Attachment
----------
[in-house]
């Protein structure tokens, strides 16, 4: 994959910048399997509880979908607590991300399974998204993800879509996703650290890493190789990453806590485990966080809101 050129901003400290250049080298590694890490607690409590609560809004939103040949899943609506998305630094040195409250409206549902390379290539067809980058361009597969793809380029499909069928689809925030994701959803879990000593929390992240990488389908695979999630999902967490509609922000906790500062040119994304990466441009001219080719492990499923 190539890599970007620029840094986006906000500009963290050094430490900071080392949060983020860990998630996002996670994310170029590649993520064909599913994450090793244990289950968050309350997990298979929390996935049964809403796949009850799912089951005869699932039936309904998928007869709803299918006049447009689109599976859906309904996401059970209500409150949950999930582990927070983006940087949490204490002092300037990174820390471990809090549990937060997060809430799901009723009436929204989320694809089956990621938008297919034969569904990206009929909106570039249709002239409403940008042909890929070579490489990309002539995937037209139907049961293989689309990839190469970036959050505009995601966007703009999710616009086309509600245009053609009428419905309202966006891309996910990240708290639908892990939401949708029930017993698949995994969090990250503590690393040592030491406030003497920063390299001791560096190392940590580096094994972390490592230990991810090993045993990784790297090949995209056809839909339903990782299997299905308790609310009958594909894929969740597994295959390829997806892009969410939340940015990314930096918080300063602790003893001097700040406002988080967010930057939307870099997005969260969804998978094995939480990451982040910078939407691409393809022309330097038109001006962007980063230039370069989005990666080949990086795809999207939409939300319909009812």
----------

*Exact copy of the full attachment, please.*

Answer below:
[in-house]
């Protein structure tokens, strides 16, 4: 994959910048399997509880979908607590991300399974998204993800879509996703650290890493190789990453806590485990966080809101 050129901003400290250049080298590694890490607690409590609560809004939103040949899943609506998305630094040195409250409206549902390379290539067809980058361009597969793809380029499909069928689809925030994701959803879990000593929390992240990488389908695979999630999902967490509609922000906790500062040119994304990466441009001219080719492990499923 190539890599970007620029840094986006906000500009963290050094430490900071080392949060983020860990998630996002996670994310170029590649993520064909599913994450090793244990289950968050309350997990298979929390996935049964809403796949009850799912089951005869699932039936309904998928007869709803299918006049447009689109599976859906309904996401059970209500409150949950999930582990927070983006940087949490204490002092300037990174820390471990809090549990937060997060809430799901009723009436929204989320694809089956990621938008297919034969569904990206009929909106570039249709002239409403940008042909890929070579490489990309002539995937037209139907049961293989689309990839190469970036959050505009995601966007703009999710616009086309509600245009053609009428419905309202966006891309996910990240708290639908892990939401949708029930017993698949995994969090990250503590690393040592030491406030003497920063390299001791560096190392940590580096094994972390490592230990991810090993045993990784790297090949995209056809839909339903990782299997299905308790609310009958594909894929969740597994295959390829997806892009969410939340940015990314930096918080300063602790003893001097700040406002988080967010930057939307870099997005969260969804998978094995939480990451982040910078939407691409393809022309330097038109001006962007980063230039370069989005990666080949990086795809999207939409939300319909009812």